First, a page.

Unidentified Woman #5: I'm just going to do your vital signs. I know that Dr. Minford(ph) added some new…
SIEGEL: On the other hand, there is Judy Weeter, who was also treated at Howard County General. She is 62. She lives in Ellicott City, Maryland. She's divorced, the mother of one grown child.
Ms. JUDY WEETER: And I was diagnosed with breast cancer in February 2009. And I pay no premium, none. I'm one of the, I think, probably few fortunates that -that is one of the benefits at where I work.
SIEGEL: Your employer.
Ms. WEETER: My employer. And I have no monthly co-payments for my health insurance. That was a marvelous plus with this job I have.
What was in my drugs that is changing taste - do you know?
Unidentified Woman #5: The chemotherapy will change your taste.
Ms. WEETER: Oh, it's the chemo that's doing that.
Unidentified Woman #5: Yes, and you may feel that…
SIEGEL: It's a private sector job. She's an executive assistant with a search firm. I was with Judy Weeter at Maryland Oncology. She was getting her second chemotherapy treatment that day. She has already had a lumpectomy, and she expects radiation treatments after the chemo. The cost to you will be…
Ms. WEETER: Probably zero.
Ms. WEETER: Other than my co-pays, that's $20. It's my entire health cost.
SIEGEL: A $20 co-pay.
Ms. WEETER: Co-pay. Knock on…
(Soundbite of knocking)
Ms. WEETER: So far. I'm starting to get those reports back for my health insurance. And I'm seeing the many, many, many, many thousands of dollars being spent on me. And I've only had one treatment and two surgeries - and that's incredible. I'm blessed, I know it.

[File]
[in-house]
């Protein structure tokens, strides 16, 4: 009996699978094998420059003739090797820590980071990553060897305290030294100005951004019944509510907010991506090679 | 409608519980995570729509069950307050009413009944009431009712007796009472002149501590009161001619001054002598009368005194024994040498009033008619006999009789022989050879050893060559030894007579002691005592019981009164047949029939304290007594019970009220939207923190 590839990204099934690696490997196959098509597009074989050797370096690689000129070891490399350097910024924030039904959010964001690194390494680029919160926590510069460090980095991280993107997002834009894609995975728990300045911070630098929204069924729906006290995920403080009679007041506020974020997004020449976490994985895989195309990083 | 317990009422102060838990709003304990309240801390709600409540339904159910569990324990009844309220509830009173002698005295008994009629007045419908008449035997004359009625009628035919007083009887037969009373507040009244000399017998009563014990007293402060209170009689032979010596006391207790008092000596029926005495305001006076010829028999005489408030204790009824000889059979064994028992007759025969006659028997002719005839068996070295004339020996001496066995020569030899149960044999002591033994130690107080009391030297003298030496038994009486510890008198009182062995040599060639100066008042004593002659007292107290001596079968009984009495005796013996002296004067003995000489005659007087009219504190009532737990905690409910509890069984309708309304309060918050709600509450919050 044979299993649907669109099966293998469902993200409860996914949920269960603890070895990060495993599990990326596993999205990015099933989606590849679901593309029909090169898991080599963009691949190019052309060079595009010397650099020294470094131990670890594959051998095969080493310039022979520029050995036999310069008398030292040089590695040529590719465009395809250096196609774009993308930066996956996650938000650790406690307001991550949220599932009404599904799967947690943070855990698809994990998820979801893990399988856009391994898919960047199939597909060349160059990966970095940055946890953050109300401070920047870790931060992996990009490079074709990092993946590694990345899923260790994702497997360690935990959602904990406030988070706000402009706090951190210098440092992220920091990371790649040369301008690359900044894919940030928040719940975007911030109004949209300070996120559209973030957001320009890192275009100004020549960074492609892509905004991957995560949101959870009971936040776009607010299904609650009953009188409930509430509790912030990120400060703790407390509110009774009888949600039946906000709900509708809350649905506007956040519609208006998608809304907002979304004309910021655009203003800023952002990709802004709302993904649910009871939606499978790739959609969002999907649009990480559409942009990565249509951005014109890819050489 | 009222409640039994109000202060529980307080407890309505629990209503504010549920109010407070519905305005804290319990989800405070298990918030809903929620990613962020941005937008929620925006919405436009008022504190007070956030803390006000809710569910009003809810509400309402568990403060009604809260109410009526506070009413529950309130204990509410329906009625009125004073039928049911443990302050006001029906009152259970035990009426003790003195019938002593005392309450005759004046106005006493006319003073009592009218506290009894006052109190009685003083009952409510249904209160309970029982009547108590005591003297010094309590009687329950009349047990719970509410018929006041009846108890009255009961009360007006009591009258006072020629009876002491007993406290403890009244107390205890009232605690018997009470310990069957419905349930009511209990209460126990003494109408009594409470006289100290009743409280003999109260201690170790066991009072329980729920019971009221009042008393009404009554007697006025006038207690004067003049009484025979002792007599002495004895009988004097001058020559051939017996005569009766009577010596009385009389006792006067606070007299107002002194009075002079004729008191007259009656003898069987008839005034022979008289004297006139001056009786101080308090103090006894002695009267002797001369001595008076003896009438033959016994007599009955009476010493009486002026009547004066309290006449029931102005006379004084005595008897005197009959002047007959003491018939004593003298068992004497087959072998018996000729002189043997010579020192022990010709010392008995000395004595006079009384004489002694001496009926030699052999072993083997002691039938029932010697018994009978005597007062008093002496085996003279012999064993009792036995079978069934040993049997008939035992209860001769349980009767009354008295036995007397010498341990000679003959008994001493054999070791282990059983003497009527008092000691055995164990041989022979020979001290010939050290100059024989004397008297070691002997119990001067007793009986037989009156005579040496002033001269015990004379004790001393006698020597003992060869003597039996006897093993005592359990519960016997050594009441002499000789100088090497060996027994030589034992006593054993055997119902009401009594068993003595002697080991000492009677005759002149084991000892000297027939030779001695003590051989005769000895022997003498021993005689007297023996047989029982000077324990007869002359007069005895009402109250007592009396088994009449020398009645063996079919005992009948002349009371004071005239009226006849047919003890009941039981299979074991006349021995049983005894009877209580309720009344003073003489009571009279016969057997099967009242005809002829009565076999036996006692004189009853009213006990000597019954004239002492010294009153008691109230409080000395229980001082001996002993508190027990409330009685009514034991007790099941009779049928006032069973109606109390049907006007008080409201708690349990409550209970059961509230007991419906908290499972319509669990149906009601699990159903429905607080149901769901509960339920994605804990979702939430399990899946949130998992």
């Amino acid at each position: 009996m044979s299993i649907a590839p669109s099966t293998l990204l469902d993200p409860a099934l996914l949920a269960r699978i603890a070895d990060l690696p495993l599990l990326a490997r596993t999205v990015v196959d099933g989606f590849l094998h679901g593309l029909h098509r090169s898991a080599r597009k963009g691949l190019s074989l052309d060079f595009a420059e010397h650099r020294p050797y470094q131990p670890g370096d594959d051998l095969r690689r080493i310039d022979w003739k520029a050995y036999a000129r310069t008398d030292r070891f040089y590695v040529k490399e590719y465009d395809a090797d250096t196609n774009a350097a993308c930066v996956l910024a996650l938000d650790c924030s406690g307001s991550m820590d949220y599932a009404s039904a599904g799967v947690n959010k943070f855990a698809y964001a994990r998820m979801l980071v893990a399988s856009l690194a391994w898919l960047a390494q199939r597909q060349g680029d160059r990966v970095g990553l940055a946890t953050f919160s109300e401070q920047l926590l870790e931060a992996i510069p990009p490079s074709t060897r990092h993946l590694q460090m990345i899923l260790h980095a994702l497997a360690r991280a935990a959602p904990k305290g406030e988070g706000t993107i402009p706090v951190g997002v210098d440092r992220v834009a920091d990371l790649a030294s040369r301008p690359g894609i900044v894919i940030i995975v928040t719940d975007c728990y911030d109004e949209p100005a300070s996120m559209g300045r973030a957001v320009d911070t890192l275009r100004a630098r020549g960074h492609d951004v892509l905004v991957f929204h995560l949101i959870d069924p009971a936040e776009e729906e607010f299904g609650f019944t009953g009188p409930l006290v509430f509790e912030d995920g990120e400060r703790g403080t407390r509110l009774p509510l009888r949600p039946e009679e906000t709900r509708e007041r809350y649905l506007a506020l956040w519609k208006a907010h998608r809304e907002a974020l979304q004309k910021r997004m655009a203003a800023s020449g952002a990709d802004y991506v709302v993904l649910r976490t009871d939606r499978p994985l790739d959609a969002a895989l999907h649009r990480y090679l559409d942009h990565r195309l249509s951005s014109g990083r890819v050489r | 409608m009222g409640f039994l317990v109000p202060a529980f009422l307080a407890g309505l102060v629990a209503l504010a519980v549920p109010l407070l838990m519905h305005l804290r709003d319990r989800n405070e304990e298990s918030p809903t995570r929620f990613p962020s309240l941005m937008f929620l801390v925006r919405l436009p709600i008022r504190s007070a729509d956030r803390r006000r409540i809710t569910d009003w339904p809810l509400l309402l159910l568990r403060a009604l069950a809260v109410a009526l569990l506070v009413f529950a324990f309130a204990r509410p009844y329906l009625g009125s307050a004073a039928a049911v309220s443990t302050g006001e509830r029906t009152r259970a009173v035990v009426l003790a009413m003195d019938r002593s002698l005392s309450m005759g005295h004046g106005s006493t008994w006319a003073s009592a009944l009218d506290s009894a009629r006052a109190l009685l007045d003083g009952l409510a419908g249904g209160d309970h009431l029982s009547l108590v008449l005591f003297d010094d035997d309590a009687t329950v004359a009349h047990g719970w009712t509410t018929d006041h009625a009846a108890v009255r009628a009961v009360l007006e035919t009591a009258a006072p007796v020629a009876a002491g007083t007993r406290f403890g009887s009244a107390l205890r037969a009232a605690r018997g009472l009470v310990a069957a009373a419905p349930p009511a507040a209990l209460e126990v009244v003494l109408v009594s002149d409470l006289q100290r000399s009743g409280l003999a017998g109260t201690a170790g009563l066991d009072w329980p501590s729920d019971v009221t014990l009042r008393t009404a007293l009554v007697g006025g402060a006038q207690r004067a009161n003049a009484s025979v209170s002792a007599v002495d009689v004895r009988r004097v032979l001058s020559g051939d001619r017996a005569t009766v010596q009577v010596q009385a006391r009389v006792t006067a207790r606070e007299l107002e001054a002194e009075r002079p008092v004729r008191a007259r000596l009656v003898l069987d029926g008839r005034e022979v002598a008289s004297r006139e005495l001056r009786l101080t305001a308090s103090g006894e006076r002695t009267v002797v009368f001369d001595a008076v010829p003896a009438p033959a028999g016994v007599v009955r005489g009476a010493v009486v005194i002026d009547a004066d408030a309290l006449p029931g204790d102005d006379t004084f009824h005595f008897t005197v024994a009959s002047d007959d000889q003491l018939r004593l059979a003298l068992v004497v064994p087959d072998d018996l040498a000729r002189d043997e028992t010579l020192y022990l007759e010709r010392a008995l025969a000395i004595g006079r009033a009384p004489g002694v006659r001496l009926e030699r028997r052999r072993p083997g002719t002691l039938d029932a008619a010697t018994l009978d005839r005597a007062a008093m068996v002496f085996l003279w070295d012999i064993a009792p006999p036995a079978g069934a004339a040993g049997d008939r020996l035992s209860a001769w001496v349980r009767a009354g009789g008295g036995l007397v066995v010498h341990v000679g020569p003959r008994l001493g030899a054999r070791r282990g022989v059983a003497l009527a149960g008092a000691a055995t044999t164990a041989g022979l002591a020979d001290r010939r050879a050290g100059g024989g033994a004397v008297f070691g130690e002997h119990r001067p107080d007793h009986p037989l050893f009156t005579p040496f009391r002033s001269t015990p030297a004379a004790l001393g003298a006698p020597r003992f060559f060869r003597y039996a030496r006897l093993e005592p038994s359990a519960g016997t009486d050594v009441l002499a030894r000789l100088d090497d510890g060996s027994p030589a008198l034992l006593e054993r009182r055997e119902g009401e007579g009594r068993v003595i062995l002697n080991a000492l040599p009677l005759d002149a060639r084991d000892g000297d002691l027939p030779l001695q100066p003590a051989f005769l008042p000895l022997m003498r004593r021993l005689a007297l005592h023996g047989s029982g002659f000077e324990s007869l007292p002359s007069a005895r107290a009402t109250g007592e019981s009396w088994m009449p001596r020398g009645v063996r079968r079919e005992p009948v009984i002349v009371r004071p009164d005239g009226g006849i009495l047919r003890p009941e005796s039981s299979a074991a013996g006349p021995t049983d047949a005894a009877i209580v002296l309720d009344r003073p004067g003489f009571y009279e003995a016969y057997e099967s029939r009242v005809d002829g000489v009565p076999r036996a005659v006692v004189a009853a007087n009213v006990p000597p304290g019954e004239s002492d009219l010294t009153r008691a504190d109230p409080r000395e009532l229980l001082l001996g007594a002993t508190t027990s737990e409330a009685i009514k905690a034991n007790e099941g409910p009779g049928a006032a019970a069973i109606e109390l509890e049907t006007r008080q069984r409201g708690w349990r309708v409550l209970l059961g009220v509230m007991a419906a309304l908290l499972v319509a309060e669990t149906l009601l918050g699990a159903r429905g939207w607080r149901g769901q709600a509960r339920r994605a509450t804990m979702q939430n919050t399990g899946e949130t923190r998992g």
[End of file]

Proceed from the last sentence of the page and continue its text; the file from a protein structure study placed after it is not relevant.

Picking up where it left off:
SIEGEL: Most people in Howard County, Maryland are somewhere between Judy Weeter's situation at the top of the scale with perfect insurance coverage and Herb Huston's at the other end with no coverage at all. But because of the recession, a lot of people have reduced their coverage. Linda Faggio administers the oncology practice where Judy gets chemo.
Ms. LINDA FAGGIO (Oncology Practitioner): We're seeing many patients that are uninsured, but also increasing number of patients who are underinsured and are simply not able to carry that adequate coverage or afford the adequate coverage - and the burden of the cost of that is now their own.
SIEGEL: Out of pocket they're paying for their own chemotherapy (unintelligible).
Ms. FAGGIO: Absolutely. And, you know, they may have a 5,000 or a $10,000 deductable, and that's the only way they can afford coverage at all. No one anticipates that they're going to be diagnosed with cancer. And it's not unusual to have a dose of chemotherapy be multiple several thousand dollars a dose, up to even $10,000 a dose.
SIEGEL: Often those patients have reduced their coverage because their employers have their reduced their contributions. Lisa Jolles is a Howard County insurance broker. Her clients, the employers, have typically experienced huge losses of business in the recession.
Ms. LISA JOLLES (Insurance Broker): A lot of them, their thinking is the employee may have to pay more for the health plan, but they still have a job.